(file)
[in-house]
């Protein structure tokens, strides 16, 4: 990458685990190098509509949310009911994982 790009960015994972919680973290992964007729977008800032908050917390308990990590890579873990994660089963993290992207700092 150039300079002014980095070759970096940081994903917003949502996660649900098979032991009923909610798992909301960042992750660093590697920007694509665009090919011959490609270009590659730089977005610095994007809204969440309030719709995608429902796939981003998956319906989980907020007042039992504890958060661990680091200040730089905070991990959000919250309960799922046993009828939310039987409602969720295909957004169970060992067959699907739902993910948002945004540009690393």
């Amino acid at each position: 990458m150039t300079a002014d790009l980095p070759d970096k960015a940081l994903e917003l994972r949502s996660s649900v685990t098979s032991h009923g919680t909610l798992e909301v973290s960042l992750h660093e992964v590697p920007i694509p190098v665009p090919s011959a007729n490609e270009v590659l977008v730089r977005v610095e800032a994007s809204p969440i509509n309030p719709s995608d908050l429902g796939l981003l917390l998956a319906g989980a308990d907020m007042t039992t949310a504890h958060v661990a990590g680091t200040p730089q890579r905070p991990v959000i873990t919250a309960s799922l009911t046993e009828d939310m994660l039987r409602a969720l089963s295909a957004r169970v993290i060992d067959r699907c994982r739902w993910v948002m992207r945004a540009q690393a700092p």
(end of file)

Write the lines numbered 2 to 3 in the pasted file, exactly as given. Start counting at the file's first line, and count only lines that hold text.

């Protein structure tokens, strides 16, 4: 990458685990190098509509949310009911994982 790009960015994972919680973290992964007729977008800032908050917390308990990590890579873990994660089963993290992207700092 150039300079002014980095070759970096940081994903917003949502996660649900098979032991009923909610798992909301960042992750660093590697920007694509665009090919011959490609270009590659730089977005610095994007809204969440309030719709995608429902796939981003998956319906989980907020007042039992504890958060661990680091200040730089905070991990959000919250309960799922046993009828939310039987409602969720295909957004169970060992067959699907739902993910948002945004540009690393």
């Amino acid at each position: 990458m150039t300079a002014d790009l980095p070759d970096k960015a940081l994903e917003l994972r949502s996660s649900v685990t098979s032991h009923g919680t909610l798992e909301v973290s960042l992750h660093e992964v590697p920007i694509p190098v665009p090919s011959a007729n490609e270009v590659l977008v730089r977005v610095e800032a994007s809204p969440i509509n309030p719709s995608d908050l429902g796939l981003l917390l998956a319906g989980a308990d907020m007042t039992t949310a504890h958060v661990a990590g680091t200040p730089q890579r905070p991990v959000i873990t919250a309960s799922l009911t046993e009828d939310m994660l039987r409602a969720l089963s295909a957004r169970v993290i060992d067959r699907c994982r739902w993910v948002m992207r945004a540009q690393a700092p």